Having founded numerous companies, advised dozens more, and put together more pitch decks together than I can count, I learned the hard way which pitching mistakes are fatal and which ones are survivable.

This is why having veteran entrepreneurs in your startup team is an attractive factor for investors; experience is often life’s best teacher. But if you don’t have that knowledge at your fingertips, instead be a student of other startups’ failures. Make sure that your pitch doesn’t reflect inexperience or naiveté—not just because investors won’t touch your startup, but because your survival depends on it.

Over my time as an entrepreneur, I’ve identified these as the four most lethal phrases to use when trying to raise money:

“We have no competition.”

Why it’s a pitch killer: It shows that you either don’t understand your customers or have done a terrible job analyzing the competitive landscape—and often it means both.

With any business, you are either competing against ingrained behavior or against a rival company, and you need to know the balance of that situation better than anyone.

Just because you think that you are a “first mover” doesn’t mean that you get a free pass in studying the competitive landscape. In fact, I would argue that you have even more work to do.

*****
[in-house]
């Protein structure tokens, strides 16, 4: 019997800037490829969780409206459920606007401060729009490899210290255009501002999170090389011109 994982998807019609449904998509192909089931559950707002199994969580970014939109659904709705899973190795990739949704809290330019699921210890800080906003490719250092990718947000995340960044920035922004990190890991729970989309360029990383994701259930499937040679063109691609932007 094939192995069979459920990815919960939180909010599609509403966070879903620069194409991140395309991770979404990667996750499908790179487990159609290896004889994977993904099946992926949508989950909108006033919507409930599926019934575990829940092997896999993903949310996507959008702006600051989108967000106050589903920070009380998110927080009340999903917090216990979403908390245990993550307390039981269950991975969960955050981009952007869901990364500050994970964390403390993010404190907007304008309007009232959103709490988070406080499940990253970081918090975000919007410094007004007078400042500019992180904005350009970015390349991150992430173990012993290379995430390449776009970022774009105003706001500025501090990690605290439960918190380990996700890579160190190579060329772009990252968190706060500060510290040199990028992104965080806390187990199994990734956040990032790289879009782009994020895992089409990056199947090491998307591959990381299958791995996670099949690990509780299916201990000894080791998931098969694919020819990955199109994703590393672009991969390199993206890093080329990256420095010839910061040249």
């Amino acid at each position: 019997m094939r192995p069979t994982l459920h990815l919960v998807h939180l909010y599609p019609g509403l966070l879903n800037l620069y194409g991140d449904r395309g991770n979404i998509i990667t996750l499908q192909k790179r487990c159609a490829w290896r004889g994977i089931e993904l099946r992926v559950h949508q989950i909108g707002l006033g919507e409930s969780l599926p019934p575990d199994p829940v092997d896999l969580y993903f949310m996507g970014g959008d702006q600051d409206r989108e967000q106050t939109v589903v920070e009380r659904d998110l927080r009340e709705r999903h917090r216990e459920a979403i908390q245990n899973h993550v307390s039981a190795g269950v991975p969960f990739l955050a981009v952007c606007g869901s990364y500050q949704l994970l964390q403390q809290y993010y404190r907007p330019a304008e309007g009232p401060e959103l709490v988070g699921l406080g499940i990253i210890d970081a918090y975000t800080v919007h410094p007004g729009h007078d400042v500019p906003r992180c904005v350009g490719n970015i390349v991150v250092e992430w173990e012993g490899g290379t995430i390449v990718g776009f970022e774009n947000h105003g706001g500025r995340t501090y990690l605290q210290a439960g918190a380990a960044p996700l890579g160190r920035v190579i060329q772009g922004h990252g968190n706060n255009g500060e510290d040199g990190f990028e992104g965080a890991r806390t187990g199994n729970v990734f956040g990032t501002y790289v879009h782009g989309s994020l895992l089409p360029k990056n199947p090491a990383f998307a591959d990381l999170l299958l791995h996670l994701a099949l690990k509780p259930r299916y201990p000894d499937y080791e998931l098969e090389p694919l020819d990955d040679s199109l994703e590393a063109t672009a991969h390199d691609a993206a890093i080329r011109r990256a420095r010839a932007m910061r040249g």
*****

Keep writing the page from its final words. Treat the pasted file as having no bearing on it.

As a general rule, assume that any idea you’ve heard of has been done before. If there isn’t already a market dominator, there’s probably a really good reason for that.

So don’t discredit yourself by presenting your idea to investors assuming that you’re the first one to think of it and assuming that being a “first mover” will give you a huge advantage. Proceed with caution and skepticism about the uniqueness of your solution. Study, research and dig until you find prior failures and have a deep understanding of why they didn’t work.

“No one can copy us.”

Why it’s a pitch killer: It makes you look ignorant and it also shows arrogance about your development prowess, which is a red flag to investors.

If you are a small startup, you are likely working the kind of product or technology that would take GE, Amazon, Microsoft or HP a long weekend to copy.

Additionally, in the case of software companies, patents are often not useful because startups are rarely creating new technology as much as applying existing technology in new ways. Plus, enforcing and defending patents is expensive and a massive distraction.

“We will be profitable in one year.”